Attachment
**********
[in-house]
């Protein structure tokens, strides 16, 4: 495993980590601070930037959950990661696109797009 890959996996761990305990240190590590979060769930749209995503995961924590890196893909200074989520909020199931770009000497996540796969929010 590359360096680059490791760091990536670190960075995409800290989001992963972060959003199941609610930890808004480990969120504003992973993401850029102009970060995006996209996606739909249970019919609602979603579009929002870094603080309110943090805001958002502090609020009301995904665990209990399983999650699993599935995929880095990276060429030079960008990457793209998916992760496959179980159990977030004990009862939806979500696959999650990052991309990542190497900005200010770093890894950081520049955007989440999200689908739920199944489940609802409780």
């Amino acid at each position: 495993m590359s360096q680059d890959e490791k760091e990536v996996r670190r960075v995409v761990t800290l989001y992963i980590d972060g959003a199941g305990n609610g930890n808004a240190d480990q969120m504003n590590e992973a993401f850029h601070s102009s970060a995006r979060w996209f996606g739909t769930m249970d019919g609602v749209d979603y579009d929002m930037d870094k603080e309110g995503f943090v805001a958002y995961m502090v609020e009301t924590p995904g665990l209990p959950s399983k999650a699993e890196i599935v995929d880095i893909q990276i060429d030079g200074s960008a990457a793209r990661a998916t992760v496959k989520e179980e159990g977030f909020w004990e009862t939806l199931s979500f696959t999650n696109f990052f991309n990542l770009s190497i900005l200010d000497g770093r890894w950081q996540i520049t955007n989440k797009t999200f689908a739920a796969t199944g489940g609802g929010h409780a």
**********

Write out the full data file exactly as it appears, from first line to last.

[in-house]
């Protein structure tokens, strides 16, 4: 495993980590601070930037959950990661696109797009 890959996996761990305990240190590590979060769930749209995503995961924590890196893909200074989520909020199931770009000497996540796969929010 590359360096680059490791760091990536670190960075995409800290989001992963972060959003199941609610930890808004480990969120504003992973993401850029102009970060995006996209996606739909249970019919609602979603579009929002870094603080309110943090805001958002502090609020009301995904665990209990399983999650699993599935995929880095990276060429030079960008990457793209998916992760496959179980159990977030004990009862939806979500696959999650990052991309990542190497900005200010770093890894950081520049955007989440999200689908739920199944489940609802409780």
């Amino acid at each position: 495993m590359s360096q680059d890959e490791k760091e990536v996996r670190r960075v995409v761990t800290l989001y992963i980590d972060g959003a199941g305990n609610g930890n808004a240190d480990q969120m504003n590590e992973a993401f850029h601070s102009s970060a995006r979060w996209f996606g739909t769930m249970d019919g609602v749209d979603y579009d929002m930037d870094k603080e309110g995503f943090v805001a958002y995961m502090v609020e009301t924590p995904g665990l209990p959950s399983k999650a699993e890196i599935v995929d880095i893909q990276i060429d030079g200074s960008a990457a793209r990661a998916t992760v496959k989520e179980e159990g977030f909020w004990e009862t939806l199931s979500f696959t999650n696109f990052f991309n990542l770009s190497i900005l200010d000497g770093r890894w950081q996540i520049t955007n989440k797009t999200f689908a739920a796969t199944g489940g609802g929010h409780a």